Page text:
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Baltimore Orioles 2013 in review: Wei-Yin Chen

Wei-Yin Chen's second MLB season was derailed somewhat by an oblique injury, but he still proved himself to be a capable league-average starter for the Orioles.

Victor Decolongon

At the outset of the 2013 season, a realistic hope would be that Wei-Yin Chen could survive the whole season in the starting rotation as a league average pitcher. This is exactly what he did in 2012, being the only Orioles pitcher to start more than 20 games that season. Between either injuries or ineffectiveness, no one else made it through the whole season as a starter. Given the uncertainty at the back end of the rotation, Chen figured to be an important part of whatever the Orioles hoped to accomplish.

Unfortunately for both Chen and the Orioles, a strained oblique he suffered in the middle of May knocked him out of commission for about six weeks. In the time that Chen spent on the disabled list, the Orioles had games started by the likes of Freddy Garcia, Kevin Gausman, T.J. McFarland, and Jair Jurrjens. Chen's injury led to Gausman being brought up to the majors, probably before he was ready to come up, given his results. The nine starts that Chen missed were replaced by a lot of suck.

Chen made 23 starts in 2013, throwing 137 innings in those games, an average of just shy of six innings per game started. He had a 4.07 ERA, which is good for a 103 ERA+, meaning that, when taking park factors into consideration, he was slightly better than league average.

While he was still prone to giving up home runs, he cut his HR/9 rate from 1.4 in 2012 to 1.1 this season. His walk rate per nine innings was a respectable 2.6. Most teams in baseball, including all of the Orioles division rivals, would have liked to have Chen's results over what they actually got from their 4th and 5th starters.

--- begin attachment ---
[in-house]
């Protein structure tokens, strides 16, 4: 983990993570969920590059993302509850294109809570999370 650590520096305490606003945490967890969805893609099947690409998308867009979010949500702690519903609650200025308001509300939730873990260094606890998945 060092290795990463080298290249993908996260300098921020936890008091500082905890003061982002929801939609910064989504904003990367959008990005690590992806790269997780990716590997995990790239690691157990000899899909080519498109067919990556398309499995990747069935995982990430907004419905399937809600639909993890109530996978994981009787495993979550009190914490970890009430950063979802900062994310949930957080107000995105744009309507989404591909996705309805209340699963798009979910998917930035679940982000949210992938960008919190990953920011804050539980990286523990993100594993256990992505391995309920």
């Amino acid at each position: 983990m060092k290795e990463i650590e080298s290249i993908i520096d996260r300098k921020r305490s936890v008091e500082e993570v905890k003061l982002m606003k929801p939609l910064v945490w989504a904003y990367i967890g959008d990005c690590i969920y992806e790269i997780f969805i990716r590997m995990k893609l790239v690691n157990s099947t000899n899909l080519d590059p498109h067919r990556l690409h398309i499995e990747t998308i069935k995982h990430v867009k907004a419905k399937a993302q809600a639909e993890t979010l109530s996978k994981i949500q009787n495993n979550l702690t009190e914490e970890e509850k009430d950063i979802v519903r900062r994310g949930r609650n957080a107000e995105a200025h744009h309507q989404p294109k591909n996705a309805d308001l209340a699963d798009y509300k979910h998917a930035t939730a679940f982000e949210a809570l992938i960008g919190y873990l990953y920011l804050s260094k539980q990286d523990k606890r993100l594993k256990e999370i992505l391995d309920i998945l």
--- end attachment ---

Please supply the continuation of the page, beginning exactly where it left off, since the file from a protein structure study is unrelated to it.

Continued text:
Chen is not Cy Young, but he is a pitcher who has value to the Orioles, especially for a team-friendly salary of $3.75 million. He will make about $4.1 million in 2014, with a $4.75 million team option for 2015 and the Orioles having two arbitration years beyond that, if they so choose.

In terms of his ERA, Chen's first two MLB seasons don't look much different, but how he got there is interesting. His rookie season was marked by struggles in the first inning, to the tune of a 5.91 ERA opening up games. The 2013 season saw him much better in the first inning, with a 2.35 ERA. That means he struggled later, and it shows in how batters performed against him the third time through the order: a .774 OPS allowed the third time through in 2012 became a .925 OPS allowed the third time through in 2013.

It looks to add up to Chen having a six-inning arsenal, though he struggled in the fourth inning both years as well. Perhaps middle-of-the-order bats adjust better to Chen the second time around than Chen adjusts to those batters.

Chen is also a pitcher with bad luck to have to face teams like the Yankees and Red Sox often. He faced the Red Sox most often, making four starts and giving up 17 runs in 21 innings. That is a 7.29 ERA. Against the Yankees, he made three starts, giving up 11 runs in 16.1 innings, a 6.06 ERA.

This is not to say that Chen is only good against bad teams, because he had a better ERA against winning teams (3.97) than losing ones (4.32) while making nearly two-thirds of his starts against winning teams. This was the case last year as well. For comparison, a Cy Young contender like Max Scherzer made just over half his starts against winning teams, and another, Yu Darvish, started more than half of his games against losing teams.

If the Orioles coaches are able to help Chen with some of his third time through the order struggles, he could take a step forward as a pitcher. Perhaps he needs to work on mixing up his arsenal as he tires later in a game. Perhaps he is just a six-inning pitcher, which manager Buck Showalter would do well to heed. Chen had a 10.57 ERA in the seventh inning in 2013.

A pitcher who can dependably go six innings is still a valuable starter. In an ideal world, Chen would not be higher than the third-best O's starter, if not lower. He will be an important part of the rotation to whatever end the O's aspire to reach.

Nothing about his overall numbers are exceptional, but the Orioles and their fans would have much rather seen Chen than the pitchers who made starts instead of him. If he makes every start again in 2014, the team should be in that much better shape because of it.